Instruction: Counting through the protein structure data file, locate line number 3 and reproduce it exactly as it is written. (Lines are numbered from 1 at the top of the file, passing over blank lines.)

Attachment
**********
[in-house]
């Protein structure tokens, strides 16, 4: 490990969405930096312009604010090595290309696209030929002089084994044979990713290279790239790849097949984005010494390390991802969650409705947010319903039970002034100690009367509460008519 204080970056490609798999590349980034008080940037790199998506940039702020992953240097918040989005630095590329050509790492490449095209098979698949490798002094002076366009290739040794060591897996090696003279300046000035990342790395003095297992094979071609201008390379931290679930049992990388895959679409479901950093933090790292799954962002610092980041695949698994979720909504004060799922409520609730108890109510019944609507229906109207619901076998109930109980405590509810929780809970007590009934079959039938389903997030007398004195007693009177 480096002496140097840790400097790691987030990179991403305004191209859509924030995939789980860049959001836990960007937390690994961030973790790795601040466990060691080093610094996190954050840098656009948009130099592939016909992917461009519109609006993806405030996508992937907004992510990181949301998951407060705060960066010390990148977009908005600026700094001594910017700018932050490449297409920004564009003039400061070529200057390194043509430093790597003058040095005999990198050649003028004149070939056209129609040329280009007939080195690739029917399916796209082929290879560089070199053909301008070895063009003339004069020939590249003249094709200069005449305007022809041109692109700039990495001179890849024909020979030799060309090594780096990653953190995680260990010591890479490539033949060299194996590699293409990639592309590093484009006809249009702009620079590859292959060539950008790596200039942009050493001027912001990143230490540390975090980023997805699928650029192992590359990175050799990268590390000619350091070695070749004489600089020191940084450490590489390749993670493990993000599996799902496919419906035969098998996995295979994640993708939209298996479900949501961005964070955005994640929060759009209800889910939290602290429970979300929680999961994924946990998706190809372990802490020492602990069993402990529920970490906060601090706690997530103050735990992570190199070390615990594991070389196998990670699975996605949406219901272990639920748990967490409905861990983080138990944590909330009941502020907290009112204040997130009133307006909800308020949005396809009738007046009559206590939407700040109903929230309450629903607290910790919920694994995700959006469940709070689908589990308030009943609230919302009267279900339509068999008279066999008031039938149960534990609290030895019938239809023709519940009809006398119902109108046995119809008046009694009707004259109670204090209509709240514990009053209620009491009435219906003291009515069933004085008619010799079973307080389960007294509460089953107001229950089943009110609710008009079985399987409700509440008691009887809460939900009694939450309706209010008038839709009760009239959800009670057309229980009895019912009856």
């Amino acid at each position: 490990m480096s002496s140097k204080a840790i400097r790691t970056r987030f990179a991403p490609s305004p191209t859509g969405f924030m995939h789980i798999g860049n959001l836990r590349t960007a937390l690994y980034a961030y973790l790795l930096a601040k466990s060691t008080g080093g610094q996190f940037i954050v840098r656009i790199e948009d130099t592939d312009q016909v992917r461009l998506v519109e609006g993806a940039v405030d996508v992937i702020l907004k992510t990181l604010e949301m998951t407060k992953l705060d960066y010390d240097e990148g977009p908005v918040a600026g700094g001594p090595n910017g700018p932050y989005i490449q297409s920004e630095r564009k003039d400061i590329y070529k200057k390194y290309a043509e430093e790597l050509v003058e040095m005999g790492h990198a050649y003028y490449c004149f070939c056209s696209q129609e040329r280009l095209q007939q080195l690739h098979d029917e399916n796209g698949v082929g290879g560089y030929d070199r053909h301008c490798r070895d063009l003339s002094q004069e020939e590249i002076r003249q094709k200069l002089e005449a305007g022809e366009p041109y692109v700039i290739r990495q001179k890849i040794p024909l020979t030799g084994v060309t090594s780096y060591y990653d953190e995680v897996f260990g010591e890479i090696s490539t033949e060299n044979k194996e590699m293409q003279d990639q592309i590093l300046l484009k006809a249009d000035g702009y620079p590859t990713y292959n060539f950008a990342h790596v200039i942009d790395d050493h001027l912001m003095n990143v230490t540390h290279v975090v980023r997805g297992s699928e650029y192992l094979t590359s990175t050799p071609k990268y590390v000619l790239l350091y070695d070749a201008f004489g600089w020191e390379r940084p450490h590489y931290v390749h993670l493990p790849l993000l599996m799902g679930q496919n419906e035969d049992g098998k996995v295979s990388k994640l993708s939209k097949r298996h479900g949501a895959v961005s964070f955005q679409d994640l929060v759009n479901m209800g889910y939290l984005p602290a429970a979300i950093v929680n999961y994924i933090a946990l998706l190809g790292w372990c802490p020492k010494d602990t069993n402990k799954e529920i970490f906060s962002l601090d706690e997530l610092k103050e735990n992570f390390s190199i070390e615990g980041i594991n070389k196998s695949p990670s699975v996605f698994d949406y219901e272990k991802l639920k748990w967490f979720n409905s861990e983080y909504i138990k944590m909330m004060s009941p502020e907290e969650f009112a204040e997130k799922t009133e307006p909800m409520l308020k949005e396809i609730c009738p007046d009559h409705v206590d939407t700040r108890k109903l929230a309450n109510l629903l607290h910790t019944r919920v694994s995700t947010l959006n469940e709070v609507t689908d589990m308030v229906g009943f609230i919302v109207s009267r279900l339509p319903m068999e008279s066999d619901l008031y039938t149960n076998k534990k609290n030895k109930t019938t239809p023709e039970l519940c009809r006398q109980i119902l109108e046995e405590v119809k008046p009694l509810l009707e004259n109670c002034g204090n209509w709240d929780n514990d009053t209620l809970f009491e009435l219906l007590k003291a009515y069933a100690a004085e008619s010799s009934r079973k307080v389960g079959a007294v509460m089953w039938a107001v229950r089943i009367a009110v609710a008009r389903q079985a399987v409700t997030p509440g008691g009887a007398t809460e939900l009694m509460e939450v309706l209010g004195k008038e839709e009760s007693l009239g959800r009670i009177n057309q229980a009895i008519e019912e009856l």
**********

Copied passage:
């Amino acid at each position: 490990m480096s002496s140097k204080a840790i400097r790691t970056r987030f990179a991403p490609s305004p191209t859509g969405f924030m995939h789980i798999g860049n959001l836990r590349t960007a937390l690994y980034a961030y973790l790795l930096a601040k466990s060691t008080g080093g610094q996190f940037i954050v840098r656009i790199e948009d130099t592939d312009q016909v992917r461009l998506v519109e609006g993806a940039v405030d996508v992937i702020l907004k992510t990181l604010e949301m998951t407060k992953l705060d960066y010390d240097e990148g977009p908005v918040a600026g700094g001594p090595n910017g700018p932050y989005i490449q297409s920004e630095r564009k003039d400061i590329y070529k200057k390194y290309a043509e430093e790597l050509v003058e040095m005999g790492h990198a050649y003028y490449c004149f070939c056209s696209q129609e040329r280009l095209q007939q080195l690739h098979d029917e399916n796209g698949v082929g290879g560089y030929d070199r053909h301008c490798r070895d063009l003339s002094q004069e020939e590249i002076r003249q094709k200069l002089e005449a305007g022809e366009p041109y692109v700039i290739r990495q001179k890849i040794p024909l020979t030799g084994v060309t090594s780096y060591y990653d953190e995680v897996f260990g010591e890479i090696s490539t033949e060299n044979k194996e590699m293409q003279d990639q592309i590093l300046l484009k006809a249009d000035g702009y620079p590859t990713y292959n060539f950008a990342h790596v200039i942009d790395d050493h001027l912001m003095n990143v230490t540390h290279v975090v980023r997805g297992s699928e650029y192992l094979t590359s990175t050799p071609k990268y590390v000619l790239l350091y070695d070749a201008f004489g600089w020191e390379r940084p450490h590489y931290v390749h993670l493990p790849l993000l599996m799902g679930q496919n419906e035969d049992g098998k996995v295979s990388k994640l993708s939209k097949r298996h479900g949501a895959v961005s964070f955005q679409d994640l929060v759009n479901m209800g889910y939290l984005p602290a429970a979300i950093v929680n999961y994924i933090a946990l998706l190809g790292w372990c802490p020492k010494d602990t069993n402990k799954e529920i970490f906060s962002l601090d706690e997530l610092k103050e735990n992570f390390s190199i070390e615990g980041i594991n070389k196998s695949p990670s699975v996605f698994d949406y219901e272990k991802l639920k748990w967490f979720n409905s861990e983080y909504i138990k944590m909330m004060s009941p502020e907290e969650f009112a204040e997130k799922t009133e307006p909800m409520l308020k949005e396809i609730c009738p007046d009559h409705v206590d939407t700040r108890k109903l929230a309450n109510l629903l607290h910790t019944r919920v694994s995700t947010l959006n469940e709070v609507t689908d589990m308030v229906g009943f609230i919302v109207s009267r279900l339509p319903m068999e008279s066999d619901l008031y039938t149960n076998k534990k609290n030895k109930t019938t239809p023709e039970l519940c009809r006398q109980i119902l109108e046995e405590v119809k008046p009694l509810l009707e004259n109670c002034g204090n209509w709240d929780n514990d009053t209620l809970f009491e009435l219906l007590k003291a009515y069933a100690a004085e008619s010799s009934r079973k307080v389960g079959a007294v509460m089953w039938a107001v229950r089943i009367a009110v609710a008009r389903q079985a399987v409700t997030p509440g008691g009887a007398t809460e939900l009694m509460e939450v309706l209010g004195k008038e839709e009760s007693l009239g959800r009670i009177n057309q229980a009895i008519e019912e009856l």